Once considered a niche enterprise, and the preserve of those more concerned with warm and fuzzy social dogoodedness than cold, hard profit, sustainable investments are now headed toward the mainstream.
In November, Schroders, an investment research firm, released their annual global report packed with stats which give evidence of this shift in temperament.
From interviews with 22,000 investors across 30 countries, 2017 Schroders Global Investor Study reports that ⅔ have increased their investments in sustainable businesses in the last five years, with 53% viewing sustainable investing as ‘Companies that are likely to be more profitable because they are proactive in preparing for environmental and social changes.’
In a recent interview with the Telegraph, David Partridge, the man behind the regeneration of King’s Cross in London and chairman of the UK Green Building Council (UKGBC), mirrors this sentiment.
Commenting on Kings Cross’s sustainability credentials, he says, ‘It’s not just a corporate social responsibility thing that you have to do to save the planet, a bit of charity work. In fact, it’s really good for business.’
We’re inclined to agree. By building properties that create their own clean energy, the costs of running our Zero Carbon Smart Homes are greatly reduced: with a recent case study showing a Verto Homes property costs 70% less to run than a London townhouse, despite being a third larger in size. This ultimately means significantly higher rental yields for homeowners.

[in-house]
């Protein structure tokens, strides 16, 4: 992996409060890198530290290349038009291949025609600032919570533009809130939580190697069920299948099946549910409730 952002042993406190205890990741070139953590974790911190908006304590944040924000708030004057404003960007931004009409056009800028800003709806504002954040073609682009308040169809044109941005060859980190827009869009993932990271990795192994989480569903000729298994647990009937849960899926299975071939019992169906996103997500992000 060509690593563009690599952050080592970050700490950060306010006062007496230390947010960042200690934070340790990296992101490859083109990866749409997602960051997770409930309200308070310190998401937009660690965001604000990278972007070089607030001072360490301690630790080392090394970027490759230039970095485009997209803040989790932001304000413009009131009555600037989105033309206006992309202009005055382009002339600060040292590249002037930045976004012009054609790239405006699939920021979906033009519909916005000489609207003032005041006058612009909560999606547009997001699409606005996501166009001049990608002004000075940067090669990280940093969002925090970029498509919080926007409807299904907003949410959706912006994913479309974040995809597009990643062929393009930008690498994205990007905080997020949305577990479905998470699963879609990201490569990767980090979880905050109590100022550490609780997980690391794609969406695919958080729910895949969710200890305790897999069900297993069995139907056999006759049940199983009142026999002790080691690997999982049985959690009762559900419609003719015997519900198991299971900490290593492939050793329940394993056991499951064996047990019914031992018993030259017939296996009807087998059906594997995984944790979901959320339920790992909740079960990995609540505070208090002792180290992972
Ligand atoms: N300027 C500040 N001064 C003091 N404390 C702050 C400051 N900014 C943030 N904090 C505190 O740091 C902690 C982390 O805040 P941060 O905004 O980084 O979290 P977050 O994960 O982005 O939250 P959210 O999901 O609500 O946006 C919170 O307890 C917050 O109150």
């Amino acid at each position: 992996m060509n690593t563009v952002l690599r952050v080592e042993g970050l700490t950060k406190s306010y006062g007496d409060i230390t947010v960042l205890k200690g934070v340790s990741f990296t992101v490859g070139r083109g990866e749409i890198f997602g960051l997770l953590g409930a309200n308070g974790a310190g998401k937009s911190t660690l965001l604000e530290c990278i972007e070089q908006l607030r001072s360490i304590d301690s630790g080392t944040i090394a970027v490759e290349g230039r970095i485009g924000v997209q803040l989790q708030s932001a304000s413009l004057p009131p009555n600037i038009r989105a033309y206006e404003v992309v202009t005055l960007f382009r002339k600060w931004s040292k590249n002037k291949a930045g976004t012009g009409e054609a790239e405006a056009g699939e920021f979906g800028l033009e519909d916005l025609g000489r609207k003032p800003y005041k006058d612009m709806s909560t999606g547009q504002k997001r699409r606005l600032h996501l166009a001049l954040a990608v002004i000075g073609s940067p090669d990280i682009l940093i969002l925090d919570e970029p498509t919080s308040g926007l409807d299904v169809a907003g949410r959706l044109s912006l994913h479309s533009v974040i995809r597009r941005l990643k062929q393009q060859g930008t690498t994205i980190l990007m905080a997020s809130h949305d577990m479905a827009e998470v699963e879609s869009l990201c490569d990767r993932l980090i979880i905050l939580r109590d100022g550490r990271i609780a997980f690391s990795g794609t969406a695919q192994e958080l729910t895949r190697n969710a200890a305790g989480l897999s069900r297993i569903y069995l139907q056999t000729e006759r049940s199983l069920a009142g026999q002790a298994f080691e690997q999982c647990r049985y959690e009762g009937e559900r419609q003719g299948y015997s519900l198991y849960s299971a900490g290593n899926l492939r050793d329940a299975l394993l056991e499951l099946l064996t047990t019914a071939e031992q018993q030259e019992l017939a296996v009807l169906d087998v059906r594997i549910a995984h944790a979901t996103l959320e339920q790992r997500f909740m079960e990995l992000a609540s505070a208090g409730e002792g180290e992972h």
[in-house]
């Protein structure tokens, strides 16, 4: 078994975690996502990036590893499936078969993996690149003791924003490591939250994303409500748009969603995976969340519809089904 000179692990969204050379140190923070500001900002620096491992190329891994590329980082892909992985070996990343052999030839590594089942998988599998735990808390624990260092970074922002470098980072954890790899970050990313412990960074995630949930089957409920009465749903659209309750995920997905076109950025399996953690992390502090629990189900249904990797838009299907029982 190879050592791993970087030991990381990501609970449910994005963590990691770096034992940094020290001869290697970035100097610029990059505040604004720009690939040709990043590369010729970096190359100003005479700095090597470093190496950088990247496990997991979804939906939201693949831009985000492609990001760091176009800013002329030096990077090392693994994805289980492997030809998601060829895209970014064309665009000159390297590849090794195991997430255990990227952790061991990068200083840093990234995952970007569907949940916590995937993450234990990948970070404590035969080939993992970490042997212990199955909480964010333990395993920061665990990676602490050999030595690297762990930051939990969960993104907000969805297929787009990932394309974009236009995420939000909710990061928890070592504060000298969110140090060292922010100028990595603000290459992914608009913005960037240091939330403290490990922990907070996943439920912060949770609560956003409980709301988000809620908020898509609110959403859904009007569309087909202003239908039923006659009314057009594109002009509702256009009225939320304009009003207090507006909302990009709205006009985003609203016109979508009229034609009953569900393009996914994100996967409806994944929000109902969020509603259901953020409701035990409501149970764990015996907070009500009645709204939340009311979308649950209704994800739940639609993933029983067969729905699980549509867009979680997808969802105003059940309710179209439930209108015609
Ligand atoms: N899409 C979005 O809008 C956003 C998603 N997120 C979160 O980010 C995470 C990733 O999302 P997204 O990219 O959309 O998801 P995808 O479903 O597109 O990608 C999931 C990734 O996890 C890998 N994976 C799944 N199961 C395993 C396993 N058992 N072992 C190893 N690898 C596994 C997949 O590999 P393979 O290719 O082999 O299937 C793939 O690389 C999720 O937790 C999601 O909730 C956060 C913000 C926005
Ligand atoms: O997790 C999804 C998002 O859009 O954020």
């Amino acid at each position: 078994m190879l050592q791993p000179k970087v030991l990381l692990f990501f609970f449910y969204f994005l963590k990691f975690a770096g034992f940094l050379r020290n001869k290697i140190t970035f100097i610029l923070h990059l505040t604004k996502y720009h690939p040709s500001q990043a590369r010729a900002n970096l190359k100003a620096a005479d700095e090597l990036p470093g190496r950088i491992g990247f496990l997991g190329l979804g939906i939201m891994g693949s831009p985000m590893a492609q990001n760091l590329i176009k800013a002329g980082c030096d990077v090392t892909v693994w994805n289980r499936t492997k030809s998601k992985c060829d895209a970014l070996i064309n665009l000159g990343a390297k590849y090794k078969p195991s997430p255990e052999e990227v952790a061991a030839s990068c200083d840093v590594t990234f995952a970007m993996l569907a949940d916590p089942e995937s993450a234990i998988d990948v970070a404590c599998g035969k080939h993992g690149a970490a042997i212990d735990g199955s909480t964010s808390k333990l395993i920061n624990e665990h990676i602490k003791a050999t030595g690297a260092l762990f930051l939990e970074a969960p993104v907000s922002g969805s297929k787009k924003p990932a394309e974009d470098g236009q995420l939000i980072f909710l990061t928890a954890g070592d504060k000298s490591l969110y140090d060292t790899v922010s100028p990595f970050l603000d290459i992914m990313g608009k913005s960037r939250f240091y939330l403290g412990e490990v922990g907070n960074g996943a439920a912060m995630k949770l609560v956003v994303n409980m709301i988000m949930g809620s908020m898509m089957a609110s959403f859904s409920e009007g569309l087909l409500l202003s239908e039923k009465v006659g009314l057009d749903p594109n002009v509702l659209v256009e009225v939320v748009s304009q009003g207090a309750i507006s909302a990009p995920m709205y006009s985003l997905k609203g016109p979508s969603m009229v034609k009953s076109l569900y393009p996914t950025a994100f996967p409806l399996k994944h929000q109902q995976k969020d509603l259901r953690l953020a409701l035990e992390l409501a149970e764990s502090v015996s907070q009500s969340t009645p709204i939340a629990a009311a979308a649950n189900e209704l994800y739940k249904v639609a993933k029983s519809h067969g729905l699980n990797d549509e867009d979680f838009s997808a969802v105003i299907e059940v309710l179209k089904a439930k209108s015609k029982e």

The wider corporate community sees a similar benefit, as we observed in our recent post about the energy independence trend and its adoption by blue-chip companies: Starbucks, Ikea and Siemens (Should you be energy independent? Lessons from Ikea, Starbucks and Siemens).
Another interesting statistic that emerged from Schroders findings tells of the eco-conscious nature of Millennials. A whopping 86% of Millennial investors agree that ‘Sustainable investing has become more important to them in the past five years’, beating the 79% of Generation Xers and 69% of Baby Boomers.
While often the butt of generational jokes due to their attachment to their phones and lofty liberalism, the importance of Millennials as consumers and influencers is not to be scoffed at.
Having overtaken the Baby Boomers as the largest population in the world, Millennials are about to enter their major spending years and reach a place of influence in their careers. That means Millennials will soon enter into key decision-making roles across sectors, including media, product design and government.
Widely associated with the sharing economy, Millennials have typically been hesitant to leap into traditional milestones like marriage, starting families and house-buying. But that doesn’t mean that they are commitment phobes for life; with all signs saying they are just reaching these milestones later, and with an ethical shrewdness not experienced before.
We believe that by this maturation point, energy-efficient Smart Homes will become the expectation. And as developers of the first Zero Carbon Smart Homes in the UK, we’ll be well poised to deal with this demand.
Want to know what we’re building next? Check out our latest homes here.